Un-‘Employment’ Time

The Santa Clara
Santa Clara Univ

The Kaiser Chiefs’ debut album, “Employment,” is the latest release in what seems to be a new British invasion. The album is entertaining, but doesn’t advance much. “Employment” does not live up to the buzz surrounding it, but is innocent fun.

In every wave of bands that come out of the U.K., there seem to be two types: the Beatles type and the Rolling Stones type, which has gained prominence in the United States. These bands, such as Franz Ferdinand and Bloc Party, tend to be rhythm oriented and more sexual. The Kaiser Chiefs fall into the Beatles category. Melody takes center stage and the lyrics and feel of the songs tend to be innocent, light fun.

The Kaiser Chiefs (Ricky Wilson-vocals; Andrew White-guitar; Simon Rix-bass; Nick Baines-keyboards; and Nick Hodgson-drums) formed in Leeds, England less than two years ago. The group formed as a garage band with few ambitions. After small club shows, the band gained recognition and quickly went into the studio to record “Employment.” The lack of experience is evident. The songs tend to be unpolished and do not seem to have been tried out live very extensively.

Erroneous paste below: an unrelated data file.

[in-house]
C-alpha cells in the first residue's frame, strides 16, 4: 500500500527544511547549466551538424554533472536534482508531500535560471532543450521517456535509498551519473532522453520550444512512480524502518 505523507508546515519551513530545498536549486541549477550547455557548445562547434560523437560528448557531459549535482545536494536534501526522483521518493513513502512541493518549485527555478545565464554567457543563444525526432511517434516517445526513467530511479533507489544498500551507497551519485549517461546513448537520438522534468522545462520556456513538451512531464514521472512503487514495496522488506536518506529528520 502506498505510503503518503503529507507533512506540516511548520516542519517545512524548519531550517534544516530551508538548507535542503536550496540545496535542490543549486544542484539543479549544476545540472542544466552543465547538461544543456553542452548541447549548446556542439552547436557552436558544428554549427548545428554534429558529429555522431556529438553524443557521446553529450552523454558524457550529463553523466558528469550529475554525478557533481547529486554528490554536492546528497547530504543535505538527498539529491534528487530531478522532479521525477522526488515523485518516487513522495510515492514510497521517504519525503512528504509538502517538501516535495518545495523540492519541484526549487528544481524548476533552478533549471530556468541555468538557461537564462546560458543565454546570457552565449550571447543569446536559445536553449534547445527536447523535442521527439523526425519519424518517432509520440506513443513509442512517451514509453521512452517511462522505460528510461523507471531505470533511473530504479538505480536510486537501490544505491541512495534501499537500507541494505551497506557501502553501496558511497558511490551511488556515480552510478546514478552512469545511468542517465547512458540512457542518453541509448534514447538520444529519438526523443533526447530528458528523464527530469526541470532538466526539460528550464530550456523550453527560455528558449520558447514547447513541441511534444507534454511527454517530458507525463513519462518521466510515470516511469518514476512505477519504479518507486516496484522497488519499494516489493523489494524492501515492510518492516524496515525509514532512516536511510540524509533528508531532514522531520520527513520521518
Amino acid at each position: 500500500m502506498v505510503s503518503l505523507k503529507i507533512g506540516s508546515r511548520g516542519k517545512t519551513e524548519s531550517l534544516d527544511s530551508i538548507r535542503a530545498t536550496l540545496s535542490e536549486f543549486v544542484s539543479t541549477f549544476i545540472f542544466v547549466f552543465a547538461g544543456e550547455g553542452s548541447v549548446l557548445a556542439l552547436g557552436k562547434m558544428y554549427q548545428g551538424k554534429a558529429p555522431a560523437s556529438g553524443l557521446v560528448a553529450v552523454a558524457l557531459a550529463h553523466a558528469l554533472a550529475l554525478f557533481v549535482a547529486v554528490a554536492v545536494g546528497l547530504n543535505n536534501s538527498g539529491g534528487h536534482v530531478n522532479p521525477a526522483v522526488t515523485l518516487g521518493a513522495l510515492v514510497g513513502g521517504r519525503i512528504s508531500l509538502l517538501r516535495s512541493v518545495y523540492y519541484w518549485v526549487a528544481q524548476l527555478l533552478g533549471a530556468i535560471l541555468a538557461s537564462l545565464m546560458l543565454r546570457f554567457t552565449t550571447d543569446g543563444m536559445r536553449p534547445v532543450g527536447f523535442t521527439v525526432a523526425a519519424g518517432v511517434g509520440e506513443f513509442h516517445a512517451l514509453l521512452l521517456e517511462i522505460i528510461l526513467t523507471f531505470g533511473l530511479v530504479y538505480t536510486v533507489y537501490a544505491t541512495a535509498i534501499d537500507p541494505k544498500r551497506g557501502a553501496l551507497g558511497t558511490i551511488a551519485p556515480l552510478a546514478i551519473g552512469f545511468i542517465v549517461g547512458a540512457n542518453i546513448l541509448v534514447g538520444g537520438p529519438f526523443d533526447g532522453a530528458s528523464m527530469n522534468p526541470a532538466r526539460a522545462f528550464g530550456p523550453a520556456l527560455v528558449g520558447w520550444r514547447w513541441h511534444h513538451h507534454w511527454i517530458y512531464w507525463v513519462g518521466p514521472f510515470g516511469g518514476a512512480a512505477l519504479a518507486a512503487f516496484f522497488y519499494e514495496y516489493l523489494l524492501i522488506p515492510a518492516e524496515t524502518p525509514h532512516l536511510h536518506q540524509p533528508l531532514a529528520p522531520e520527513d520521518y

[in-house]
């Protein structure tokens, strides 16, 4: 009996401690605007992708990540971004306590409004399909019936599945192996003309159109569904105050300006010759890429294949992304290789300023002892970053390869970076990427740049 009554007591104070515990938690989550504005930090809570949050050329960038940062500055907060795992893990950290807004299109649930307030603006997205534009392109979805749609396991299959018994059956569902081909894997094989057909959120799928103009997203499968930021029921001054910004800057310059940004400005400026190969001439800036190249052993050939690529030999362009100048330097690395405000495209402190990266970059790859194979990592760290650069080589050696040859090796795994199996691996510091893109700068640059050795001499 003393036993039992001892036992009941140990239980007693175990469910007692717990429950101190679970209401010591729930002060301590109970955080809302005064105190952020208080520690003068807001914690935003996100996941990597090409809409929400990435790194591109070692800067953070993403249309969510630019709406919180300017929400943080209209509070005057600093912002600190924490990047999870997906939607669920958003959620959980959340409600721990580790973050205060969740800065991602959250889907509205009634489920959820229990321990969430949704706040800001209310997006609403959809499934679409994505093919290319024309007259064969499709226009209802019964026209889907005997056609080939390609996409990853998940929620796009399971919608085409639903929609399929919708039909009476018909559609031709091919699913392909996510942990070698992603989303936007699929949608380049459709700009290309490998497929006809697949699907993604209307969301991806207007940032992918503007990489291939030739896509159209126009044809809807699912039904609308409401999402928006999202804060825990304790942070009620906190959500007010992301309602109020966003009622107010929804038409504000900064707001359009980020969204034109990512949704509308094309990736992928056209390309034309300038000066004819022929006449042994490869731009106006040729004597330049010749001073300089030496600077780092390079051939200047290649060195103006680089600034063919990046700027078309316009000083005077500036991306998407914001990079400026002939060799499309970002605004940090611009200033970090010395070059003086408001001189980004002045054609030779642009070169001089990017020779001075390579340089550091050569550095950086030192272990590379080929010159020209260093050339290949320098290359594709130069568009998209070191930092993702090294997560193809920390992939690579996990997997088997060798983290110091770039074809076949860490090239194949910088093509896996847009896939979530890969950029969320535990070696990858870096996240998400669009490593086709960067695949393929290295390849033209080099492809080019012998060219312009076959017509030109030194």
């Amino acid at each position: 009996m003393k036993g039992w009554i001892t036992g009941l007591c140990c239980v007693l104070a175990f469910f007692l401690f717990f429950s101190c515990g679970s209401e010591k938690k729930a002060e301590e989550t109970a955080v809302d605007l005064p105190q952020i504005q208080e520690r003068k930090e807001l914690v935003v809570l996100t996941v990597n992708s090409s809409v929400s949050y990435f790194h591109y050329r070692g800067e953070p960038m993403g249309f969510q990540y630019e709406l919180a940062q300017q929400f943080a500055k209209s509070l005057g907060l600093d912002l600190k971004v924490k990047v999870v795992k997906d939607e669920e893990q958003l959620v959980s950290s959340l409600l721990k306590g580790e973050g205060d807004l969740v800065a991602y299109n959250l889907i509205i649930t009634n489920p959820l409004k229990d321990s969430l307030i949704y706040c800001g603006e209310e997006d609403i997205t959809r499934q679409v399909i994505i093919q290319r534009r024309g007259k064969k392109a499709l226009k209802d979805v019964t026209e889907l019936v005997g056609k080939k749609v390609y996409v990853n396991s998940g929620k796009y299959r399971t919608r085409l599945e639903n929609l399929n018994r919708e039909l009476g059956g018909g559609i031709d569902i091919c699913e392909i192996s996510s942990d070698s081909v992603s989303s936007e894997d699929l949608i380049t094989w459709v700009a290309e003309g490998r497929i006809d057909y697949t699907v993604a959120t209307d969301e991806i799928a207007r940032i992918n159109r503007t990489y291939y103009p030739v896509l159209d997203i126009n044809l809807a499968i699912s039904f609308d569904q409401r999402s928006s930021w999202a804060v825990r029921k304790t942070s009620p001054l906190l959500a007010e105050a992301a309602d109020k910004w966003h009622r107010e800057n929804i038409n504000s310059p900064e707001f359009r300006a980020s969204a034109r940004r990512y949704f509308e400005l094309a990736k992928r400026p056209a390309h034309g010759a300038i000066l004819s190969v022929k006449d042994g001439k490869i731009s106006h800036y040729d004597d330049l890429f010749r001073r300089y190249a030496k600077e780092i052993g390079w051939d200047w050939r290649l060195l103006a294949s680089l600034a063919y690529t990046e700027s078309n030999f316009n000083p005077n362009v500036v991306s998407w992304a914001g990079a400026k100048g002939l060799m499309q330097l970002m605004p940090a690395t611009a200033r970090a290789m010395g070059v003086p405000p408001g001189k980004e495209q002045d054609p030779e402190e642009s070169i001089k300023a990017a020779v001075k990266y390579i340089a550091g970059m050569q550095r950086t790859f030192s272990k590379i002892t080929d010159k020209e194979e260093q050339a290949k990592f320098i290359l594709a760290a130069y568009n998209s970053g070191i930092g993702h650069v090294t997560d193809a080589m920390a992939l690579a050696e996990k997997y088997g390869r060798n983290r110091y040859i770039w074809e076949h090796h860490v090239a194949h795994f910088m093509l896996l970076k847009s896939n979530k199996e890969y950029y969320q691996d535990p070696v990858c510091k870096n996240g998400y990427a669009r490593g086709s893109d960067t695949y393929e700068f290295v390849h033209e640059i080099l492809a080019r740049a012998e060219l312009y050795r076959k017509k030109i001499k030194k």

“Employment” begins with its four best songs. The opener, “Everyday I Love You Less and Less,” gets off to a rollicking start, but the pace is not maintained. The musical style of the song also differs drastically from the rest of the album. The backbone of the track is a great synth line that pushes the tempo of the rest of the instruments. The song is reminiscent of The Clash, which is high praise for any British band.

The album’s second track is the lead single “I Predict a Riot.” On this track, the synthesizer falls to the wayside, giving way to chanted, monosyllabic bridges. The song features an interesting mix of the suddenly-fashionable disco bass line and heavier rock guitars. Unfortunately, the track is about a minute too long and any kind of initial novelty wears off by the end.

At the halfway point, the album’s wheels begin to fall off. By the penultimate track “Caroline, Yes,” it seems that even the band has lost interest. The songs turn into long, drawn-out, partially conceptualized experiments that never quite pay off. If the second half of the album was redone, “Employment” would have something going for it. The band plays with energy and it is easy to see why their live shows have drawn so much attention, but the energy does not always transfer to the album.

They need to work on developing a unique sound, and after that, the natural polish that comes with experience could make The Kaiser Chiefs a band to watch for in the future. Grade: B-